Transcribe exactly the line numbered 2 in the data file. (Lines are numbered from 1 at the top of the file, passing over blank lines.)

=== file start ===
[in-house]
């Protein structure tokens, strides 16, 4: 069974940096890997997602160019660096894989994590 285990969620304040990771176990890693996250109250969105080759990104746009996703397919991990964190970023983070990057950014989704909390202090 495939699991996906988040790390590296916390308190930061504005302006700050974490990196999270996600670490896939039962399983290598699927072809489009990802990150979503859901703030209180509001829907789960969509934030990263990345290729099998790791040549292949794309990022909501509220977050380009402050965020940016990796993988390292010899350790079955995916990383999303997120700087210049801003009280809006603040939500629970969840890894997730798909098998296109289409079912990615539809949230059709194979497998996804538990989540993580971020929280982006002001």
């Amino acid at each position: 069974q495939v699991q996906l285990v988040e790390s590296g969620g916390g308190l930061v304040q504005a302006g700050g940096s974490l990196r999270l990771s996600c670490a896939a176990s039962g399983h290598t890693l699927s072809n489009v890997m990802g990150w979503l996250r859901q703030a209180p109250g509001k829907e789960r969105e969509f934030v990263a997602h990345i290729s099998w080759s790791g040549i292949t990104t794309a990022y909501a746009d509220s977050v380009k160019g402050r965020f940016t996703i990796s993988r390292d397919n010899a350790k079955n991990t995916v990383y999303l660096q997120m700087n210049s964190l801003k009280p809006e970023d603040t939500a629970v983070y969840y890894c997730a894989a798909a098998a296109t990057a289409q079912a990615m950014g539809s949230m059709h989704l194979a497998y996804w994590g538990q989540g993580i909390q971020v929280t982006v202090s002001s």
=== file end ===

């Protein structure tokens, strides 16, 4: 069974940096890997997602160019660096894989994590 285990969620304040990771176990890693996250109250969105080759990104746009996703397919991990964190970023983070990057950014989704909390202090 495939699991996906988040790390590296916390308190930061504005302006700050974490990196999270996600670490896939039962399983290598699927072809489009990802990150979503859901703030209180509001829907789960969509934030990263990345290729099998790791040549292949794309990022909501509220977050380009402050965020940016990796993988390292010899350790079955995916990383999303997120700087210049801003009280809006603040939500629970969840890894997730798909098998296109289409079912990615539809949230059709194979497998996804538990989540993580971020929280982006002001």